Human astrocytes predominantly express IR-B
The insulin/IGF1 signalling pathway is present and functional in human astrocytes
The insulin and IGF1 signalling pathways in human astrocytes were characterised when cells were cultured in the presence (complete medium) or absence of serum (serum-deprived medium) for 24 h. Astrocytes were additionally supplemented with either 1 μM recombinant human insulin or 13.2 nM human recombinant IGF1 for 2 h to determine whether insulin/IGF1 signalling in complete medium resulted in full activation of the pathway.
Binding of the receptor and subsequent phosphorylation of IRS1/2 results in phosphorylation and activation of downstream targets including Akt. Phosphorylation of Akt at serine residue 473 (pAkt S473) results in full activation of the kinase [27, 28]. Immunoblotting for pAkt s473 showed that addition of insulin or IGF1 to astrocytes cultured in complete medium had little effect on pAkt S473 (relative to total Akt) (Fig. 3), suggesting that the growth factors present in serum fully activate the pathway. However, in serum deprived astrocytes a large increase in pAkt S473 was observed when either insulin or IGF1 were added to the media, indicating increased Akt activity (Fig. 3). In astrocytes derived from temporal lobe resections serum starvation completely abrogated Akt activation and although supplementation with insulin resulted in an increase in pAkt S473 it did not reach the levels seen in cells cultured with serum (Additional file 3: Figure S3) suggesting that basal Akt activity and its regulation differs between these astrocytes. Taken together these date demonstrate that the IIS pathway is present and functional in these cells.
The localisation of IRS1 in astrocytes is dependent on phosphorylation state
Confirmation of IRS1 localisation in human tissue
Insulin signalling can be impaired by insulin/fructose treatment
We additionally assessed the impact of I/F on astrocytes derived from temporal resections, with a similar effect observed; pAkt was significantly reduced after treatment with I/F (p = 0.017 compared to control) and Akt significantly increased (p = 0.0057 compared to control) (Additional file 5: Figure S5) although the effect of I/F on IRβ was less clear.
Impairing IGF1 signalling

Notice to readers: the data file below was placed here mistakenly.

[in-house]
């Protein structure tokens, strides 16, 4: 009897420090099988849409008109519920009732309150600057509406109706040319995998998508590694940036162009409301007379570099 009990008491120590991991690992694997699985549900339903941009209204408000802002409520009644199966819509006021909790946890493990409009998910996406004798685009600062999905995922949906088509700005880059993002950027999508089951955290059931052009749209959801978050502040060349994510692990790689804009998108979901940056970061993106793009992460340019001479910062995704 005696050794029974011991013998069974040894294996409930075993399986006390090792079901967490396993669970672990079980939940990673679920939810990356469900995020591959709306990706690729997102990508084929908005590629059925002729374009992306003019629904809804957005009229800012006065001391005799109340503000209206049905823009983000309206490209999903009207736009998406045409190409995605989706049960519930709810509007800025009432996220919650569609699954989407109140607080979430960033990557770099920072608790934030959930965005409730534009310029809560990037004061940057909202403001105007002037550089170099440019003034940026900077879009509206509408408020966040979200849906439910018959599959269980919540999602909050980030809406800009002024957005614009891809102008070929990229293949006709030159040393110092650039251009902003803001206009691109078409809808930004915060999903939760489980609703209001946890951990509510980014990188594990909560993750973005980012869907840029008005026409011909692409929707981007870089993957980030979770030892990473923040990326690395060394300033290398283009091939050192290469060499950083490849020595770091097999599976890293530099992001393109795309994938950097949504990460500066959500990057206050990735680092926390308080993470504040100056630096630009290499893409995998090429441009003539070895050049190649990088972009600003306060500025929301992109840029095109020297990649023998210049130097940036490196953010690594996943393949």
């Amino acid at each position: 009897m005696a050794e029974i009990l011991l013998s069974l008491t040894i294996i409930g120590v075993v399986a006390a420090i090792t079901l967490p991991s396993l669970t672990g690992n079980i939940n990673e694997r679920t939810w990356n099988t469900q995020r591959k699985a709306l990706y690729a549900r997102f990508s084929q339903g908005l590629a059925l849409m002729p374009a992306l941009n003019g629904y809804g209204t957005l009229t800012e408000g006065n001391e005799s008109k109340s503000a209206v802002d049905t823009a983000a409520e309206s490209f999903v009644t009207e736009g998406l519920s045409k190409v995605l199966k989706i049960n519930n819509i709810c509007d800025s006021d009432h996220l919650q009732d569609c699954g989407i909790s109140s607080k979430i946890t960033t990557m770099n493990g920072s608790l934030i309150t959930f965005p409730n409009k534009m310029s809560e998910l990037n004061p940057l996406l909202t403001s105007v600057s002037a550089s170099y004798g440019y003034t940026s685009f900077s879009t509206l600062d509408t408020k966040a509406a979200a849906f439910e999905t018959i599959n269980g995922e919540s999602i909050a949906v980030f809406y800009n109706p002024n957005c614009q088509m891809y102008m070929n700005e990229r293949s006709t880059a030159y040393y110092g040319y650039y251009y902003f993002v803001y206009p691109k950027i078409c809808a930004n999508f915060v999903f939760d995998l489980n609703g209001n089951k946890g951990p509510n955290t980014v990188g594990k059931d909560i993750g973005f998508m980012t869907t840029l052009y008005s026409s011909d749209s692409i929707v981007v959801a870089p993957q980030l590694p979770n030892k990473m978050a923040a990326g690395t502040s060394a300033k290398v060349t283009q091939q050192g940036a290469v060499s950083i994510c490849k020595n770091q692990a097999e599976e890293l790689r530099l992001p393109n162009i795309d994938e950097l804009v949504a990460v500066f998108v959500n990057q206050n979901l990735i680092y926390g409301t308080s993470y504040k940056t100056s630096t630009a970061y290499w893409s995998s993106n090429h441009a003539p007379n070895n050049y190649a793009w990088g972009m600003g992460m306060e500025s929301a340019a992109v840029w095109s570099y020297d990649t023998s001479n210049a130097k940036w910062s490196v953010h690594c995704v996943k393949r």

Treatment of astrocytes derived from temporal lobe resections with MAB391 effected a similar decrease in IGF1R (p < 0.0001), however there was no decrease in pAkt (Additional file 6: Figure S6).
No effect of impaired insulin and IGF1 signalling on astrocyte growth/viability
The IIS pathway is involved in a number of key cellular functions including cell growth and regulation of the cell cycle. Therefore we investigated the impact of impaired insulin signalling on cell growth/viability using MTT and Cyquant assays. There was no change in cell viability as measured by MTT assay, and fluorimetric Cyquant® assays also showed no change in the total cell number (Additional file 7: Figure S7a). IGF1R depleted astrocytes were also subjected to Cyquant and MTT assays to assess cell growth/viability. Although there was a significant difference between control and MAB391-treated astrocytes this can be attributed to the addition of IgG to the cultures and not specifically to a reduction in IGF1R as addition of IgG induced a similar decrease (Additional file 7: Figure S7b). No changes were observed between control, IgG and MAB391 treated astrocytes, as shown by Cyquant analysis (Additional file 7: Figure S7b). We also determined the impact of reduced signalling on GFAP as a marker of astrocyte activation/reactivity. There was no change in GFAP levels in response to the combined I/F treatment (Additional file 7: Figure S7c). Treatment with MAB391 induced a significant increase in GFAP immunoreactivity as measured by immunoblot (Additional file 7: Figure S7c) (p = 0.0077 compared to control). However, there was no significant difference in GFAP levels between IgG treated and MAB391 treated astrocytes, (IgG versus MAB391; p = 0.262) which means the increase cannot solely be attributed to the effect of the reduction in IGF1R.